INTERVIEW | INTRODUCING MARC JONES

“Show­ing respect for oth­ers is really import­ant to me… If I can try and get that mes­sage across in my music for a new gen­er­a­tion, then I will,” says Croy­don rap­per Marc Jones. On his debut EP Pro­gress, Jones isn’t afraid to rap about the val­ues he lives by. Exec­ut­ively pro­duced by RP9 (Chip, AJ X Deno, Sophia Grace), on Pro­gress Jones explores his faith, love and the struggles of day-to-day life. Influ­enced by reg­gae, grime, hip-hop and funk, Jones’ six track EP has already begun to gen­er­ate a big buzz, with lead single ‘Real’ cur­rently sit­ting on over 700,000 streams on Spo­ti­fy.

We caught up with Marc Jones recently to probe his mind about his latest pro­ject and plans for the future.

Con­grat­u­la­tions on releas­ing your debut EP Pro­gress! Can you give us a little break­down of how you approached mak­ing the EP?

Thank you If I’m hon­est the EP has been in the works for nearly 2 years now. I had a few ideas and songs that I tried to self-pro­duce, but I was­n’t happy with them. Dur­ing that peri­od I met my pro­du­cer RP9 and we re-pro­duced one of the tracks I had recor­ded. That track ended up being Forever. After that we got to work cre­at­ing some songs that I’d had writ­ten for a while, as well as cre­at­ing some new ones. We prob­ably recor­ded the whole thing in around 6 weeks, minus a few tweaks.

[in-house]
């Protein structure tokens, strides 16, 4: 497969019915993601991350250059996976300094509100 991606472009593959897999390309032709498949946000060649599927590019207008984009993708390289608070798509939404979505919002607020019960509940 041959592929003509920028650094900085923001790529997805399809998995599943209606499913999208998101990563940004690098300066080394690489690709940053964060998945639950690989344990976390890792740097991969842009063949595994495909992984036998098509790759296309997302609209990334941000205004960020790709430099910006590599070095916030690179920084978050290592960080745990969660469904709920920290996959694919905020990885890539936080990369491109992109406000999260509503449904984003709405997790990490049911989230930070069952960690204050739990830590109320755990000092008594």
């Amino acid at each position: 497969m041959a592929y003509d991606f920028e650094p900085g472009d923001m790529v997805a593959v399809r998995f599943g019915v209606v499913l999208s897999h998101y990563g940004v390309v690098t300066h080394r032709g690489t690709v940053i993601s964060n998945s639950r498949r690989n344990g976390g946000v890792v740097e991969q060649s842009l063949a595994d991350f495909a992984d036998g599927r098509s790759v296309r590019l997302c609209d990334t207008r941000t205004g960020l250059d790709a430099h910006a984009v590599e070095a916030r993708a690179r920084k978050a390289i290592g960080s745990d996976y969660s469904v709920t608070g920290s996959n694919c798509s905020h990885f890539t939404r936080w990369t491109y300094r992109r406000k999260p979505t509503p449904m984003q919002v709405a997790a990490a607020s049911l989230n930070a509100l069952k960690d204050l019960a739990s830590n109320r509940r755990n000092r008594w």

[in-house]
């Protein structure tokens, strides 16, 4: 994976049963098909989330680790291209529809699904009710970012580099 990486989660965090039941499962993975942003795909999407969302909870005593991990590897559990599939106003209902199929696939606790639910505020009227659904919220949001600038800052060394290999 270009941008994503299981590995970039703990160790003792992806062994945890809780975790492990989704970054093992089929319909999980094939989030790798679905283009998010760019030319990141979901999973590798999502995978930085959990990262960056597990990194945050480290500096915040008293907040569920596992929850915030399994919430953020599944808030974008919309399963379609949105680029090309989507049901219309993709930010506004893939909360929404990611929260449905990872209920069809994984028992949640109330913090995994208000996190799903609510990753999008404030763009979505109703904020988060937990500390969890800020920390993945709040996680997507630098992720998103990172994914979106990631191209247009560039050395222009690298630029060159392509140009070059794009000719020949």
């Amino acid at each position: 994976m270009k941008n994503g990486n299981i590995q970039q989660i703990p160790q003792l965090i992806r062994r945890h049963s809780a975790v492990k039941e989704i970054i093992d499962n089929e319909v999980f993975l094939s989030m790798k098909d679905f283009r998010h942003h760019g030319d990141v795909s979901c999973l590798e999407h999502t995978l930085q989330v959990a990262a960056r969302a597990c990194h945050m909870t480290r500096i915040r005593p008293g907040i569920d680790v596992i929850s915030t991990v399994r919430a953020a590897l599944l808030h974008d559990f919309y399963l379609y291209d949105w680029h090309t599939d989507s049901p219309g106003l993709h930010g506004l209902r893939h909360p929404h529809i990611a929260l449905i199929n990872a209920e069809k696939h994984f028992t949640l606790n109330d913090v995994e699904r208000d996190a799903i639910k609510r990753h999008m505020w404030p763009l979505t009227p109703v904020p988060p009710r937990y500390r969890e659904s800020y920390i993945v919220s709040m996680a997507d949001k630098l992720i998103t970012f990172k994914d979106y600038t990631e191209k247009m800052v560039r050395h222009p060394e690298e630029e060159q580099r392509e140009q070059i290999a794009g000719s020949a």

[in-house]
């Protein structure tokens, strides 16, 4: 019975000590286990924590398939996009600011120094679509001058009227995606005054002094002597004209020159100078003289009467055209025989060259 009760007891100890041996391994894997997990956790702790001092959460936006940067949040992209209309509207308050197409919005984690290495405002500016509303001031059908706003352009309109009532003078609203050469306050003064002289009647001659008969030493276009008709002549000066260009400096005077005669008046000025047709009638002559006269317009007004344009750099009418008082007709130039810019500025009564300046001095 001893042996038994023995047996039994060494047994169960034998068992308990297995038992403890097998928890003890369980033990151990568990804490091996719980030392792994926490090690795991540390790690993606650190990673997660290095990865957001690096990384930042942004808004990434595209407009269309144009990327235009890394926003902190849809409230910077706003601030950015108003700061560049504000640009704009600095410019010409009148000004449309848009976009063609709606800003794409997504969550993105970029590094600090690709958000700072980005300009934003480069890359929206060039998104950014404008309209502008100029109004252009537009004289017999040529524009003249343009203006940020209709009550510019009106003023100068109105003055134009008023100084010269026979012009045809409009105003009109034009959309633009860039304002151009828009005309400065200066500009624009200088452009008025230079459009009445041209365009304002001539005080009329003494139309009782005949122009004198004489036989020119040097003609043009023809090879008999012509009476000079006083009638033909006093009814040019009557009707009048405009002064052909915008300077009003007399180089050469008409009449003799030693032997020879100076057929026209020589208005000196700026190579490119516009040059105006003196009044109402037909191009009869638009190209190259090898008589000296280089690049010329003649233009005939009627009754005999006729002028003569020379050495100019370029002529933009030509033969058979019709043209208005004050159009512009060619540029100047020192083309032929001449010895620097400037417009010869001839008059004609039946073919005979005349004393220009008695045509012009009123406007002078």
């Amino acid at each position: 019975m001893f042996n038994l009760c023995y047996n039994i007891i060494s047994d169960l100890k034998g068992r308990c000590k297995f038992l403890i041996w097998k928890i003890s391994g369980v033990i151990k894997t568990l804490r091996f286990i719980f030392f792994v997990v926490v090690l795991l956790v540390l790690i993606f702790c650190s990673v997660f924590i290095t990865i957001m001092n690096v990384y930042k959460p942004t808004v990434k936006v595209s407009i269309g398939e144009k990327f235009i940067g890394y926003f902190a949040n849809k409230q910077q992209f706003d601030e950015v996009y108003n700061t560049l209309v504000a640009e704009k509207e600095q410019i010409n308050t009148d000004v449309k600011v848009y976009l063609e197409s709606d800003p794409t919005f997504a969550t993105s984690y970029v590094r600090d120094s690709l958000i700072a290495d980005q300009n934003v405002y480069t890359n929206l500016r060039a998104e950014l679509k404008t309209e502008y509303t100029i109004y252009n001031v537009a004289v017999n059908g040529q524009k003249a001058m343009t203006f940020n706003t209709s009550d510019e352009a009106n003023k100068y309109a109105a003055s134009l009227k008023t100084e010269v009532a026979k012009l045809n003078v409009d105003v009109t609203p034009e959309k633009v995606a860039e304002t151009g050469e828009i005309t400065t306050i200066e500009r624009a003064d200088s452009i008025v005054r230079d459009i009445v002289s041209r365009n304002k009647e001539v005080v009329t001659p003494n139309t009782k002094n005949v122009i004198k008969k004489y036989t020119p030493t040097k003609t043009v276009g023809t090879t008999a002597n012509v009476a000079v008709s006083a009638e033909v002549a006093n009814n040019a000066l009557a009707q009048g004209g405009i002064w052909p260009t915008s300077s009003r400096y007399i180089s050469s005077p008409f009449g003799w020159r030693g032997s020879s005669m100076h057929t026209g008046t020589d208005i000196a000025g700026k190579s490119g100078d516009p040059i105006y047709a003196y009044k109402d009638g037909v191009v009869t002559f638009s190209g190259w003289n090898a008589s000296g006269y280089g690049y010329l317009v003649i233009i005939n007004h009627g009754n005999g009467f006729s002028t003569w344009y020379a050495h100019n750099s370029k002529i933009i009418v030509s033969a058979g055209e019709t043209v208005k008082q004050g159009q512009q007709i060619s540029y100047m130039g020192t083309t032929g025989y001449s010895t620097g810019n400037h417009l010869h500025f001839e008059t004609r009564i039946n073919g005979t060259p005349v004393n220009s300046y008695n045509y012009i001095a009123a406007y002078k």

Let’s break down some of the themes and lyr­ics on the EP. On the open­ing track ‘Give and Take’ you rap about bal­an­cing your music­al ambi­tions versus the struggles of day-to-day life. When did you start tak­ing music ser­i­ously as a career and who were your influ­ences grow­ing up?

I’ve always had a pas­sion for music. I grew up going to church and the qual­ity of musi­cians that I grew up around was extremely high. That pas­sion led to me learn­ing to play the drums, which I would con­sider my primary instru­ment. In terms of spe­cif­ic artists, my dad exposed me to a lot of music; reg­gae, funk, hip-hop, all sorts. And then my sis­ter and cous­ins intro­duced me to grime. My first real influ­ence was prob­ably Kano, but my real inspir­a­tion came from someone I went to school with — Bonkaz. See­ing him spit on the play­ground inspired me to start.

By the time I’d got to uni­ver­sity, I was done with music. But after a few years of work­ing, I real­ised I needed to do some­thing I was pas­sion­ate about to help me get through the day. We all need a pas­sion or hobby that gets us through the 9–5. Prob­ably around 18 months ago I star­ted to release and people star­ted con­nect with it. I then felt like i had a pur­pose, so star­ted to take things more ser­i­ously.

On that note, how do you bal­ance being in the early stages of estab­lish­ing a luc­rat­ive career in music versus the day-to-day struggles that need to be taken care of?

It’s hard man. I star­ted releas­ing music after I had the big fin­an­cial com­mit­ment of a mort­gage, so I have to be very care­ful with what I spend. I’m also mar­ried, so I need to make sure I’m not out every night of the week. I try to make sure that I keep things bal­anced in that sense. Stu­dio ses­sions are almost always in the even­ing after work, but it gives me some­thing to look for­ward to. I also feel like it gives me the abil­ity to talk about every­day things in a way that’s relat­able, because I’m actu­ally going through them.

On ‘Rules’ you rap about hav­ing a set of val­ues to live by. Can you talk us through some of those val­ues and how they influ­ence how you approach mak­ing music?